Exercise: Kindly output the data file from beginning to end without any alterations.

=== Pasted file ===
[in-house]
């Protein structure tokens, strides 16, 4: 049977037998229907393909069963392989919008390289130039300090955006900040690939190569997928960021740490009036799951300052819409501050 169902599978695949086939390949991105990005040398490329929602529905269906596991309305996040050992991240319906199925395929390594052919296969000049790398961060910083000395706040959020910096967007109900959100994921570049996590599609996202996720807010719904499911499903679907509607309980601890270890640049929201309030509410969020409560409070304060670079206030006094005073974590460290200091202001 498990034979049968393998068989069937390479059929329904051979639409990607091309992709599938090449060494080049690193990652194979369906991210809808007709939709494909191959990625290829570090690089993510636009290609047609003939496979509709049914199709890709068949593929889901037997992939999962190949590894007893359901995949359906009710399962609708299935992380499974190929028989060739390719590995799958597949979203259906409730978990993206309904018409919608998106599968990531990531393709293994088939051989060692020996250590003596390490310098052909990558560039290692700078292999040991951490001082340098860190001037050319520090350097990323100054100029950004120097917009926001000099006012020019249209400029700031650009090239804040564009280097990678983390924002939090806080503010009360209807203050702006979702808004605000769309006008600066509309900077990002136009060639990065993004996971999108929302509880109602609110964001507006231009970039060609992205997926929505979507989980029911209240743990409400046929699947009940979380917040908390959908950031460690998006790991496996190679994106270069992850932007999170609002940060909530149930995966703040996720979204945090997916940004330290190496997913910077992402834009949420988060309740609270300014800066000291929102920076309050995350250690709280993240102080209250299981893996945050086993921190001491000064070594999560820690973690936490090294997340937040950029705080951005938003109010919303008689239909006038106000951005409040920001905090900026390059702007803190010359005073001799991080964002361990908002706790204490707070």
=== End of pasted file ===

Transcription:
[in-house]
């Protein structure tokens, strides 16, 4: 049977037998229907393909069963392989919008390289130039300090955006900040690939190569997928960021740490009036799951300052819409501050 169902599978695949086939390949991105990005040398490329929602529905269906596991309305996040050992991240319906199925395929390594052919296969000049790398961060910083000395706040959020910096967007109900959100994921570049996590599609996202996720807010719904499911499903679907509607309980601890270890640049929201309030509410969020409560409070304060670079206030006094005073974590460290200091202001 498990034979049968393998068989069937390479059929329904051979639409990607091309992709599938090449060494080049690193990652194979369906991210809808007709939709494909191959990625290829570090690089993510636009290609047609003939496979509709049914199709890709068949593929889901037997992939999962190949590894007893359901995949359906009710399962609708299935992380499974190929028989060739390719590995799958597949979203259906409730978990993206309904018409919608998106599968990531990531393709293994088939051989060692020996250590003596390490310098052909990558560039290692700078292999040991951490001082340098860190001037050319520090350097990323100054100029950004120097917009926001000099006012020019249209400029700031650009090239804040564009280097990678983390924002939090806080503010009360209807203050702006979702808004605000769309006008600066509309900077990002136009060639990065993004996971999108929302509880109602609110964001507006231009970039060609992205997926929505979507989980029911209240743990409400046929699947009940979380917040908390959908950031460690998006790991496996190679994106270069992850932007999170609002940060909530149930995966703040996720979204945090997916940004330290190496997913910077992402834009949420988060309740609270300014800066000291929102920076309050995350250690709280993240102080209250299981893996945050086993921190001491000064070594999560820690973690936490090294997340937040950029705080951005938003109010919303008689239909006038106000951005409040920001905090900026390059702007803190010359005073001799991080964002361990908002706790204490707070």